Opinion

How France's violent riots could hand the election to Marine Le Pen

The growing unrest could pull voters towards Le Pen's anti-immigrant, tough-on-crime platform

Last year was full of surprises: The United Kingdom voted to leave the European Union, despite confident predictions that it would remain. Donald Trump won the U.S. presidential election, after polls predicted Hillary Clinton's sure ascension.

So you'll forgive me if I'm hesitant to proclaim it impossible that Marine Le Pen, the leader of France's right-wing populist National Front, could win the French presidential election this spring. Right now, the smart money is still bet against her. But lately, everything has been turning up Marine.

Her most capable antagonist, conservative candidate François Fillon, has been engulfed in a never-ending scandal surrounding his decision to put his wife on his payroll as a parliamentary aide, paying her a generous salary for not much work. This is hitting his poll numbers pretty hard.

And now, an increasing number of riots in France's suburbs threaten to change the character of the election entirely. In early February, a young black man alleged that he had been raped by police after a routine police check. The incident put him in the hospital. The four officers involved were investigated for assault or rape, but have not been formally charged with a crime. An internal police investigation declared the incident, which involved a police baton, "an accident."

Now, young people, many of them immigrants and minorities, are rioting against police brutality, burning cars, and attacking authorities in the country's housing projects, which, as The Guardian explains, "are home to many immigrants and where the poverty and unemployment rates match the high levels of hopelessness and frustration." Nearly 250 arrests have been made.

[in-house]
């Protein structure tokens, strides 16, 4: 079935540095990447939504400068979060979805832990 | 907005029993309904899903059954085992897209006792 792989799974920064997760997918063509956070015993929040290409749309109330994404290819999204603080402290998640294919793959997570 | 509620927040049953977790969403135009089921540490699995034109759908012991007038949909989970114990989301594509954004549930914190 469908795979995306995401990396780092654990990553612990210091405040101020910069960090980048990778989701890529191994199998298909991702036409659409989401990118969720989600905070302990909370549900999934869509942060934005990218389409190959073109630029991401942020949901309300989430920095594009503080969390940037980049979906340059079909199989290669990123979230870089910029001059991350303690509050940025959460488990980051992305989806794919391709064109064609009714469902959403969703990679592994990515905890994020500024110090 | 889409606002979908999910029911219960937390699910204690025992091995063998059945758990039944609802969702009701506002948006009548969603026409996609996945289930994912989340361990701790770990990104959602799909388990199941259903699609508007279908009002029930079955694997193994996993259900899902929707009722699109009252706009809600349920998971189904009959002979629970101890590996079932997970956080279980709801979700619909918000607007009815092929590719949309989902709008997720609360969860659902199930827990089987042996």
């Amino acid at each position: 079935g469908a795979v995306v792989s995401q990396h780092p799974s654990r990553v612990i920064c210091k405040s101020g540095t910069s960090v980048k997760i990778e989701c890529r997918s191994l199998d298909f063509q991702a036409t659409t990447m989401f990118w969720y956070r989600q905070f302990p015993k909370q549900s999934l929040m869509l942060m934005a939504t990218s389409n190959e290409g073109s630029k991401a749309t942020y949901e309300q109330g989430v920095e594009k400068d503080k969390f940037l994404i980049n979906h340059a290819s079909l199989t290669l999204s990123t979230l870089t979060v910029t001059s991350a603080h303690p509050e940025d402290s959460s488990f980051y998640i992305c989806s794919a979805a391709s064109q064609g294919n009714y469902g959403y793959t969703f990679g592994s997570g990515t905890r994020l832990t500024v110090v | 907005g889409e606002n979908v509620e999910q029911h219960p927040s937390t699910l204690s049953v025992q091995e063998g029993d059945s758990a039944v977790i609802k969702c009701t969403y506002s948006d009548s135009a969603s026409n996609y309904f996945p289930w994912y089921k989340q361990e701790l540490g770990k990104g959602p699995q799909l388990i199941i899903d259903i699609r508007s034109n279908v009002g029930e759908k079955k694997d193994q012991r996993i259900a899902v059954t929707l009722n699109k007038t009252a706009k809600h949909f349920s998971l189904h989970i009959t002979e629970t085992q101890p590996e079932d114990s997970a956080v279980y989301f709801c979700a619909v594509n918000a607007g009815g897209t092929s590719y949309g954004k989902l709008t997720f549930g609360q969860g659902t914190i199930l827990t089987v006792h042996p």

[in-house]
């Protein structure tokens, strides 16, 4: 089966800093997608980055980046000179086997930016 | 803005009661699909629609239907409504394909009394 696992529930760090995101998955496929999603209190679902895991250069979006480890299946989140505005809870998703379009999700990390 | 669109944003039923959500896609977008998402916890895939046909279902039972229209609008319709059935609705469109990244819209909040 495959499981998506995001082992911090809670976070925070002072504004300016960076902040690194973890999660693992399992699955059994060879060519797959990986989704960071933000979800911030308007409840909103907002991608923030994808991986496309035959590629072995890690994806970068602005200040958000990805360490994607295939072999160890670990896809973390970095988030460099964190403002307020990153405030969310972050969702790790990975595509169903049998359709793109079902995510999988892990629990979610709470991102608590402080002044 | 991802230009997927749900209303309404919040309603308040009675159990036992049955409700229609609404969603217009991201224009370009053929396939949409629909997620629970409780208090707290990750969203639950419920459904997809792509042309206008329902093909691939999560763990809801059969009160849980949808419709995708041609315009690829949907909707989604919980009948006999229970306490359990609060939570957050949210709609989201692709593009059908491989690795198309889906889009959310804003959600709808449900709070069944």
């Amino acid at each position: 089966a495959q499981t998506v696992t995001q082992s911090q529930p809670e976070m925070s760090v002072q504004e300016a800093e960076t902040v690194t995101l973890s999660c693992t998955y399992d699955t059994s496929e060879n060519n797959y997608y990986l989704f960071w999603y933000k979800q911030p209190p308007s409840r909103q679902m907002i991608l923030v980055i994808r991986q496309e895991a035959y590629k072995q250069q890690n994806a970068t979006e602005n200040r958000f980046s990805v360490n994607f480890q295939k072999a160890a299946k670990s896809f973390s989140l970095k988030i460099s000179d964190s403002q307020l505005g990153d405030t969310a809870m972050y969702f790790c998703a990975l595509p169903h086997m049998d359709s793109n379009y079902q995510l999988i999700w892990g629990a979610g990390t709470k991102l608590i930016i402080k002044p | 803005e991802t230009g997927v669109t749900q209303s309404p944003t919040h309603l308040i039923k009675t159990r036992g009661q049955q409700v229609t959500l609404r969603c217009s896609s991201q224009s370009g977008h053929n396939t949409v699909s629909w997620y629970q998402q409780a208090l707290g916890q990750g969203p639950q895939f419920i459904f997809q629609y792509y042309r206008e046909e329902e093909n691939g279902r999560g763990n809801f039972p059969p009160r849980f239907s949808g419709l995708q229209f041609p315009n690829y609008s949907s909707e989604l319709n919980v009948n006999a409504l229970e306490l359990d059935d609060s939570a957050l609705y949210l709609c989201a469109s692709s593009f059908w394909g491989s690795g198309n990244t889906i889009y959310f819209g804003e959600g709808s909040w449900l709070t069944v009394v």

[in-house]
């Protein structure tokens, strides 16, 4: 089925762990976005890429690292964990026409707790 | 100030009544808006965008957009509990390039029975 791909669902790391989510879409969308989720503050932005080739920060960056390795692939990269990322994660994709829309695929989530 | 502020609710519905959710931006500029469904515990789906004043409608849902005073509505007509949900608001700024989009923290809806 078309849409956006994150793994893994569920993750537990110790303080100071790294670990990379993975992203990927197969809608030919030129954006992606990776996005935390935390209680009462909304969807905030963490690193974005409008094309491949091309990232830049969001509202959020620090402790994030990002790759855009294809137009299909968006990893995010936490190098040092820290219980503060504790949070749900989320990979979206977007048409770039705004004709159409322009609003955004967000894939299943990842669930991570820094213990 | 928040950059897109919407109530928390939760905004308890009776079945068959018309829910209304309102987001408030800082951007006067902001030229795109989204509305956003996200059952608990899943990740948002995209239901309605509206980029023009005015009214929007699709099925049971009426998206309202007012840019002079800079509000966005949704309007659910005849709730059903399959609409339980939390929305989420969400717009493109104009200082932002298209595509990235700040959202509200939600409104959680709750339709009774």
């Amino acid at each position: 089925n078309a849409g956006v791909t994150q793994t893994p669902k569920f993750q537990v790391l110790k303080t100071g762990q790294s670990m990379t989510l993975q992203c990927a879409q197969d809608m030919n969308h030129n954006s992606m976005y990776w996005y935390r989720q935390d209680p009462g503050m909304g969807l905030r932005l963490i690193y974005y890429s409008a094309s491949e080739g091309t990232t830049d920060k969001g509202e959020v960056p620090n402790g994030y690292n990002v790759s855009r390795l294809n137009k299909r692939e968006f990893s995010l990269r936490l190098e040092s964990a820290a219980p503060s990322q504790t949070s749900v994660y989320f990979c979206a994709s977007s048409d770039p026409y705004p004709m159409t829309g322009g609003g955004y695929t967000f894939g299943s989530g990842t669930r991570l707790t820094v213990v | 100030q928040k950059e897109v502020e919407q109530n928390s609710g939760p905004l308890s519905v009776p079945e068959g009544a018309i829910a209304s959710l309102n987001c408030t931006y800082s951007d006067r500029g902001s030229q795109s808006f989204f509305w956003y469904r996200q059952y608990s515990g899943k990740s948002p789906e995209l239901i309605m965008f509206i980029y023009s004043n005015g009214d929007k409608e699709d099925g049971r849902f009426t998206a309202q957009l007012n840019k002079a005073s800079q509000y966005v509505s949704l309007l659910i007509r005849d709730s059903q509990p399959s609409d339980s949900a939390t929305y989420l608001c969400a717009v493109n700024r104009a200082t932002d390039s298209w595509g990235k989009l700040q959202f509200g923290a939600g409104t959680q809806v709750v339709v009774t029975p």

This is a political godsend for Le Pen, who campaigns on an anti-immigrant, tough-on-crime platform.

Let's back up a bit. Back in 2005, urban violence erupted after the suspicious death of a teenager who was running away from police. The chaos lasted for weeks, and many are concerned these new riots could become a repeat of 2005.

It is hard to get an accurate report of how out of hand these new riots are. The French right-of-center publication Le Figaro recently broke the news of a secret report to the minister of the interior suggesting the extent of the "troubles" go beyond what the police had officially disclosed. According to the report, more than 50 violent "incidents" occurred in roughly 30 towns around Paris in just one night. Cars were torched, windows broken, and police officers had to discharge non-lethal weapons on a number of occasions.

Unlike in the 2005 riots and other lower-scale incidents in 2007 and 2010, there have been no reports of firearms used against police in the current riots, which would certainly escalate the violence even further. A police union representative quoted by Le Figaro noted that most of those arrested are school-aged, and speculated that things might cool off once school is back in session.

But then again, things could yet escalate. That would obviously be bad news for France. But politically, it would be good news for Le Pen.

We're just three months from the election, and tensions surrounding immigration in the European Union are already high. Le Pen has voiced her support for police, and promised to crackdown on foreigners entering France. And while some French voters are wary of this extremism, riots in neighborhoods with heavy immigrant populations could be the nudge these voters need to pull the lever for Le Pen. I still think it's unlikely she'll win, but then again, I thought the same thing about Brexit and Trump.

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